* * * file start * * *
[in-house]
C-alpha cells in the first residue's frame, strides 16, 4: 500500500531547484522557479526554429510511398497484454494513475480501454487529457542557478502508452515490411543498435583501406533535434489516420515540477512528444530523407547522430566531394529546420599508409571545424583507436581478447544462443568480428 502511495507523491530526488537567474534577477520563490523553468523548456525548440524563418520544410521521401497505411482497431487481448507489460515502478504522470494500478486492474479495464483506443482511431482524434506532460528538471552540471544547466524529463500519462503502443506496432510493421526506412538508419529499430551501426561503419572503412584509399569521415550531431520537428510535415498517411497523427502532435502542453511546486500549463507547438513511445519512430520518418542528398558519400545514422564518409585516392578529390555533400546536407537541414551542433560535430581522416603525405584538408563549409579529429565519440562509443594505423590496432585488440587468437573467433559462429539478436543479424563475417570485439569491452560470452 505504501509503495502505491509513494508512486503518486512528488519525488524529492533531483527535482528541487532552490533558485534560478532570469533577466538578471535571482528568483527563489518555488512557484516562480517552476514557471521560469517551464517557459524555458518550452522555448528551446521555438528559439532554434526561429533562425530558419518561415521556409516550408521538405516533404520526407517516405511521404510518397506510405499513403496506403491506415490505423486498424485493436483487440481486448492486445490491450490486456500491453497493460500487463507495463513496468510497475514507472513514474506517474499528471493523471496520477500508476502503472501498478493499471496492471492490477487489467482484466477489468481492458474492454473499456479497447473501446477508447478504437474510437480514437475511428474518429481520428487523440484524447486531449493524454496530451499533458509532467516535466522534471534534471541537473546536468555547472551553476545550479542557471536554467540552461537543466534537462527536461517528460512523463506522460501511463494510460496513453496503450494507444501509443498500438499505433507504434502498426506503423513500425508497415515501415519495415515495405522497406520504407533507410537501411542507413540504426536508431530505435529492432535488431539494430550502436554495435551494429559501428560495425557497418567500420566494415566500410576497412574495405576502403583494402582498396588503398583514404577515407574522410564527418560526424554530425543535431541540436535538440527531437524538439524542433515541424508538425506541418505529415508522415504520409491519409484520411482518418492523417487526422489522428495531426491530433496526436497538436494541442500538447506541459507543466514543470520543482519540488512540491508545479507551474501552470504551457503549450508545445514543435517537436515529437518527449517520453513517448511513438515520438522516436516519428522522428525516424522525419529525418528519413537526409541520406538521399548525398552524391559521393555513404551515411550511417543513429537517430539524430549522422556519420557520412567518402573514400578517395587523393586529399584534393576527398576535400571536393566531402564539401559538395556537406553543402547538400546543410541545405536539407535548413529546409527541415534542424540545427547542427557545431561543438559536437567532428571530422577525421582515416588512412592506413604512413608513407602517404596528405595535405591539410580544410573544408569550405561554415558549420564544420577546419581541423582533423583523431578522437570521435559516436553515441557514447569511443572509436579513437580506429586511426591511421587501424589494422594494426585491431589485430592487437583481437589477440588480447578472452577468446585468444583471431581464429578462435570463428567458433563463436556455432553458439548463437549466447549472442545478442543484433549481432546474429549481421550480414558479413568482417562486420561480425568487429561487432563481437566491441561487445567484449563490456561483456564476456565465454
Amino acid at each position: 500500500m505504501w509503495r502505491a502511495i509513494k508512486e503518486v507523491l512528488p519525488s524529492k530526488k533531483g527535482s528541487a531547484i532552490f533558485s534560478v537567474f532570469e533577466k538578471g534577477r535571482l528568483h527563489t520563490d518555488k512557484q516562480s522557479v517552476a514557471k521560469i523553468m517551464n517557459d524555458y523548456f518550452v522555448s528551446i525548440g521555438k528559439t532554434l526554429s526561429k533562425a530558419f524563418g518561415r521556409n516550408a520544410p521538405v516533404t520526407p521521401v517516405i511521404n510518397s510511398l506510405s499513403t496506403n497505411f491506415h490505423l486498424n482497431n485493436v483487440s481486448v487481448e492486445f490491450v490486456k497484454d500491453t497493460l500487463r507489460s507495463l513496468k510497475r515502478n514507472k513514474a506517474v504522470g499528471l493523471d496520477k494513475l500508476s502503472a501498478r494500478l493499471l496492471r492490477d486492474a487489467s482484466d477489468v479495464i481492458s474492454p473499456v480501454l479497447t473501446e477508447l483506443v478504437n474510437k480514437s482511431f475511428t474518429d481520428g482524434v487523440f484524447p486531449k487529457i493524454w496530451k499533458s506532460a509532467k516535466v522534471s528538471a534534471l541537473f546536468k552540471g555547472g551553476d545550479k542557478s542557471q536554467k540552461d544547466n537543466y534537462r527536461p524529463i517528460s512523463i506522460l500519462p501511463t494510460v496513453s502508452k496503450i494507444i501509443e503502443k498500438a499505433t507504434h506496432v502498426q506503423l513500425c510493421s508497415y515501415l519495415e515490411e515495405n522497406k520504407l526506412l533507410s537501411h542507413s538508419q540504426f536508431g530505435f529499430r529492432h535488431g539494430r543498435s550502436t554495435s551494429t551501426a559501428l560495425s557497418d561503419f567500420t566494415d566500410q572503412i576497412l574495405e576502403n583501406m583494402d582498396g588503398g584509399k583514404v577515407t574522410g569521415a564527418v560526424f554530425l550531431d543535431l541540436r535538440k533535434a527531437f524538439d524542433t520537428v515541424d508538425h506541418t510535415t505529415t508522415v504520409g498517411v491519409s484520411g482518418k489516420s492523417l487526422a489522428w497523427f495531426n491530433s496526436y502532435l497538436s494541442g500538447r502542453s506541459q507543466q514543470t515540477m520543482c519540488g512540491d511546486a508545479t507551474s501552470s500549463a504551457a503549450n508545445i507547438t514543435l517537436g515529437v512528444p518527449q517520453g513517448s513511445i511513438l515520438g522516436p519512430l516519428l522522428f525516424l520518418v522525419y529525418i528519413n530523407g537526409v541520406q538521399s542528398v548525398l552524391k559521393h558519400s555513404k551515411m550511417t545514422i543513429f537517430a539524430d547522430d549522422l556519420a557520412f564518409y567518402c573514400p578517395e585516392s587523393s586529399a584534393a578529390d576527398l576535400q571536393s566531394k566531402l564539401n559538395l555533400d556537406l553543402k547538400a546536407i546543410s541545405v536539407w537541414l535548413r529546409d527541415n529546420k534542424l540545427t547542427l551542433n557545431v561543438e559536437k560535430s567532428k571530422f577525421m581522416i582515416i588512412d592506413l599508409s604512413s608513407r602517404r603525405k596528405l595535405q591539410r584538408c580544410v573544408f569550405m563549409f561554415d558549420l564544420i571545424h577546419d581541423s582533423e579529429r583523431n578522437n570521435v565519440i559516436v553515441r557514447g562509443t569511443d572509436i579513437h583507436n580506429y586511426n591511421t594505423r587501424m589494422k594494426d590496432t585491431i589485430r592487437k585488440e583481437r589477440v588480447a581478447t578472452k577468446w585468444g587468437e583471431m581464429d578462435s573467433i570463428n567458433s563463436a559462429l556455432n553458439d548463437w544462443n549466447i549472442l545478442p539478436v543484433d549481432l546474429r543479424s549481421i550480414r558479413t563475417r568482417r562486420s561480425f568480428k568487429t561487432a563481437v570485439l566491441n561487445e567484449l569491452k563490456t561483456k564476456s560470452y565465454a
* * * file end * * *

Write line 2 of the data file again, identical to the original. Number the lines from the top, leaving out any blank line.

C-alpha cells in the first residue's frame, strides 16, 4: 500500500531547484522557479526554429510511398497484454494513475480501454487529457542557478502508452515490411543498435583501406533535434489516420515540477512528444530523407547522430566531394529546420599508409571545424583507436581478447544462443568480428 502511495507523491530526488537567474534577477520563490523553468523548456525548440524563418520544410521521401497505411482497431487481448507489460515502478504522470494500478486492474479495464483506443482511431482524434506532460528538471552540471544547466524529463500519462503502443506496432510493421526506412538508419529499430551501426561503419572503412584509399569521415550531431520537428510535415498517411497523427502532435502542453511546486500549463507547438513511445519512430520518418542528398558519400545514422564518409585516392578529390555533400546536407537541414551542433560535430581522416603525405584538408563549409579529429565519440562509443594505423590496432585488440587468437573467433559462429539478436543479424563475417570485439569491452560470452 505504501509503495502505491509513494508512486503518486512528488519525488524529492533531483527535482528541487532552490533558485534560478532570469533577466538578471535571482528568483527563489518555488512557484516562480517552476514557471521560469517551464517557459524555458518550452522555448528551446521555438528559439532554434526561429533562425530558419518561415521556409516550408521538405516533404520526407517516405511521404510518397506510405499513403496506403491506415490505423486498424485493436483487440481486448492486445490491450490486456500491453497493460500487463507495463513496468510497475514507472513514474506517474499528471493523471496520477500508476502503472501498478493499471496492471492490477487489467482484466477489468481492458474492454473499456479497447473501446477508447478504437474510437480514437475511428474518429481520428487523440484524447486531449493524454496530451499533458509532467516535466522534471534534471541537473546536468555547472551553476545550479542557471536554467540552461537543466534537462527536461517528460512523463506522460501511463494510460496513453496503450494507444501509443498500438499505433507504434502498426506503423513500425508497415515501415519495415515495405522497406520504407533507410537501411542507413540504426536508431530505435529492432535488431539494430550502436554495435551494429559501428560495425557497418567500420566494415566500410576497412574495405576502403583494402582498396588503398583514404577515407574522410564527418560526424554530425543535431541540436535538440527531437524538439524542433515541424508538425506541418505529415508522415504520409491519409484520411482518418492523417487526422489522428495531426491530433496526436497538436494541442500538447506541459507543466514543470520543482519540488512540491508545479507551474501552470504551457503549450508545445514543435517537436515529437518527449517520453513517448511513438515520438522516436516519428522522428525516424522525419529525418528519413537526409541520406538521399548525398552524391559521393555513404551515411550511417543513429537517430539524430549522422556519420557520412567518402573514400578517395587523393586529399584534393576527398576535400571536393566531402564539401559538395556537406553543402547538400546543410541545405536539407535548413529546409527541415534542424540545427547542427557545431561543438559536437567532428571530422577525421582515416588512412592506413604512413608513407602517404596528405595535405591539410580544410573544408569550405561554415558549420564544420577546419581541423582533423583523431578522437570521435559516436553515441557514447569511443572509436579513437580506429586511426591511421587501424589494422594494426585491431589485430592487437583481437589477440588480447578472452577468446585468444583471431581464429578462435570463428567458433563463436556455432553458439548463437549466447549472442545478442543484433549481432546474429549481421550480414558479413568482417562486420561480425568487429561487432563481437566491441561487445567484449563490456561483456564476456565465454